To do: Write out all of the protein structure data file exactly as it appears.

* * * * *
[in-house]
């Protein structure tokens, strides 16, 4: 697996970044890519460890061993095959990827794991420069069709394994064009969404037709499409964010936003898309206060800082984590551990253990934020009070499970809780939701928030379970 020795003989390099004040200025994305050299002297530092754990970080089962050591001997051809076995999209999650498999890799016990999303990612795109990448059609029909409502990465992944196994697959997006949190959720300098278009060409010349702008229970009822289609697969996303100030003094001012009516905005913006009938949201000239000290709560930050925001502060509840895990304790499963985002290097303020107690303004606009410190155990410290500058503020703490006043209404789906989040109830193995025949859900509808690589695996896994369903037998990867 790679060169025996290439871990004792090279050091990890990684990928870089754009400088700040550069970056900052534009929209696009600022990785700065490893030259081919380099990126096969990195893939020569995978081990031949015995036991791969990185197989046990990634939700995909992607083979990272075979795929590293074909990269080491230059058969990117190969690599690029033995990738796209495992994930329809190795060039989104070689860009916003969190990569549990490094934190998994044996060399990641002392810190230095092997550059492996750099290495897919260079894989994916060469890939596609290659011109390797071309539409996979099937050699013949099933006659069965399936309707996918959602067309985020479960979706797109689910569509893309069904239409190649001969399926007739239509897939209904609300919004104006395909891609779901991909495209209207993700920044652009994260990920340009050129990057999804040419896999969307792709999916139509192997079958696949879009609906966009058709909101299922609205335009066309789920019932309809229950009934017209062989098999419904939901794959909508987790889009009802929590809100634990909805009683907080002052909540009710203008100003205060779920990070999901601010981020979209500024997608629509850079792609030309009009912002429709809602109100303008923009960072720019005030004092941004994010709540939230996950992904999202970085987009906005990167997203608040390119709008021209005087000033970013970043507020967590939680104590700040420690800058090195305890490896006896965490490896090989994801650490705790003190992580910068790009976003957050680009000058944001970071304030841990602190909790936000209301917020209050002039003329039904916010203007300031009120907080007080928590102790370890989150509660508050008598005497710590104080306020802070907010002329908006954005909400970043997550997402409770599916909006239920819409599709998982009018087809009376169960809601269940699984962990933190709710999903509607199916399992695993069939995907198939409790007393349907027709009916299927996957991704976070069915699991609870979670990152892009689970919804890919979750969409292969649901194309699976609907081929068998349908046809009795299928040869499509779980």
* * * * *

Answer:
[in-house]
């Protein structure tokens, strides 16, 4: 697996970044890519460890061993095959990827794991420069069709394994064009969404037709499409964010936003898309206060800082984590551990253990934020009070499970809780939701928030379970 020795003989390099004040200025994305050299002297530092754990970080089962050591001997051809076995999209999650498999890799016990999303990612795109990448059609029909409502990465992944196994697959997006949190959720300098278009060409010349702008229970009822289609697969996303100030003094001012009516905005913006009938949201000239000290709560930050925001502060509840895990304790499963985002290097303020107690303004606009410190155990410290500058503020703490006043209404789906989040109830193995025949859900509808690589695996896994369903037998990867 790679060169025996290439871990004792090279050091990890990684990928870089754009400088700040550069970056900052534009929209696009600022990785700065490893030259081919380099990126096969990195893939020569995978081990031949015995036991791969990185197989046990990634939700995909992607083979990272075979795929590293074909990269080491230059058969990117190969690599690029033995990738796209495992994930329809190795060039989104070689860009916003969190990569549990490094934190998994044996060399990641002392810190230095092997550059492996750099290495897919260079894989994916060469890939596609290659011109390797071309539409996979099937050699013949099933006659069965399936309707996918959602067309985020479960979706797109689910569509893309069904239409190649001969399926007739239509897939209904609300919004104006395909891609779901991909495209209207993700920044652009994260990920340009050129990057999804040419896999969307792709999916139509192997079958696949879009609906966009058709909101299922609205335009066309789920019932309809229950009934017209062989098999419904939901794959909508987790889009009802929590809100634990909805009683907080002052909540009710203008100003205060779920990070999901601010981020979209500024997608629509850079792609030309009009912002429709809602109100303008923009960072720019005030004092941004994010709540939230996950992904999202970085987009906005990167997203608040390119709008021209005087000033970013970043507020967590939680104590700040420690800058090195305890490896006896965490490896090989994801650490705790003190992580910068790009976003957050680009000058944001970071304030841990602190909790936000209301917020209050002039003329039904916010203007300031009120907080007080928590102790370890989150509660508050008598005497710590104080306020802070907010002329908006954005909400970043997550997402409770599916909006239920819409599709998982009018087809009376169960809601269940699984962990933190709710999903509607199916399992695993069939995907198939409790007393349907027709009916299927996957991704976070069915699991609870979670990152892009689970919804890919979750969409292969649901194309699976609907081929068998349908046809009795299928040869499509779980």